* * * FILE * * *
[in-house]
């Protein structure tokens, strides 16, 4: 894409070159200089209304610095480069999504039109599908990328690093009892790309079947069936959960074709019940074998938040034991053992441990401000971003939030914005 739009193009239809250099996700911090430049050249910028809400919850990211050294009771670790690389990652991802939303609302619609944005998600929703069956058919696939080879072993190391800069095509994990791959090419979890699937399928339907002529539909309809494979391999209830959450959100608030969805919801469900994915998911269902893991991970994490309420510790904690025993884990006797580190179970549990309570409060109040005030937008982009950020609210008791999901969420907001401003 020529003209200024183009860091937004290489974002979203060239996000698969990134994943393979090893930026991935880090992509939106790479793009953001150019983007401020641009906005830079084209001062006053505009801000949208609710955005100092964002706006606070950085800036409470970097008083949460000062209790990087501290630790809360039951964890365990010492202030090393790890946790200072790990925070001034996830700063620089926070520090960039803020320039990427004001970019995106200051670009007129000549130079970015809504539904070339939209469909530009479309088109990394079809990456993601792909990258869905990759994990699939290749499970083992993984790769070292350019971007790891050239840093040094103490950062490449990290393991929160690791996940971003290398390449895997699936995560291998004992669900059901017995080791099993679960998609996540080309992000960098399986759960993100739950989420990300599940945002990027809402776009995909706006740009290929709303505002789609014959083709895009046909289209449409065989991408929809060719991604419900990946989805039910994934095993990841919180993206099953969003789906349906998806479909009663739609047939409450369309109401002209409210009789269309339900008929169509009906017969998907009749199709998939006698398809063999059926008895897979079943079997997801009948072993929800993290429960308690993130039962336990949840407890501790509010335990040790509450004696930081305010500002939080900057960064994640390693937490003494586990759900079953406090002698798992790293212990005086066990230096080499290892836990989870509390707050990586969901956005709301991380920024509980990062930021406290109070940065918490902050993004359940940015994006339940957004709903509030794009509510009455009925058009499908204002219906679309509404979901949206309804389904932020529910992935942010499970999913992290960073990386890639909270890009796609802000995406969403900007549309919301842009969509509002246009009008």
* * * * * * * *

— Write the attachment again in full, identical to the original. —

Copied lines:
[in-house]
């Protein structure tokens, strides 16, 4: 894409070159200089209304610095480069999504039109599908990328690093009892790309079947069936959960074709019940074998938040034991053992441990401000971003939030914005 739009193009239809250099996700911090430049050249910028809400919850990211050294009771670790690389990652991802939303609302619609944005998600929703069956058919696939080879072993190391800069095509994990791959090419979890699937399928339907002529539909309809494979391999209830959450959100608030969805919801469900994915998911269902893991991970994490309420510790904690025993884990006797580190179970549990309570409060109040005030937008982009950020609210008791999901969420907001401003 020529003209200024183009860091937004290489974002979203060239996000698969990134994943393979090893930026991935880090992509939106790479793009953001150019983007401020641009906005830079084209001062006053505009801000949208609710955005100092964002706006606070950085800036409470970097008083949460000062209790990087501290630790809360039951964890365990010492202030090393790890946790200072790990925070001034996830700063620089926070520090960039803020320039990427004001970019995106200051670009007129000549130079970015809504539904070339939209469909530009479309088109990394079809990456993601792909990258869905990759994990699939290749499970083992993984790769070292350019971007790891050239840093040094103490950062490449990290393991929160690791996940971003290398390449895997699936995560291998004992669900059901017995080791099993679960998609996540080309992000960098399986759960993100739950989420990300599940945002990027809402776009995909706006740009290929709303505002789609014959083709895009046909289209449409065989991408929809060719991604419900990946989805039910994934095993990841919180993206099953969003789906349906998806479909009663739609047939409450369309109401002209409210009789269309339900008929169509009906017969998907009749199709998939006698398809063999059926008895897979079943079997997801009948072993929800993290429960308690993130039962336990949840407890501790509010335990040790509450004696930081305010500002939080900057960064994640390693937490003494586990759900079953406090002698798992790293212990005086066990230096080499290892836990989870509390707050990586969901956005709301991380920024509980990062930021406290109070940065918490902050993004359940940015994006339940957004709903509030794009509510009455009925058009499908204002219906679309509404979901949206309804389904932020529910992935942010499970999913992290960073990386890639909270890009796609802000995406969403900007549309919301842009969509509002246009009008």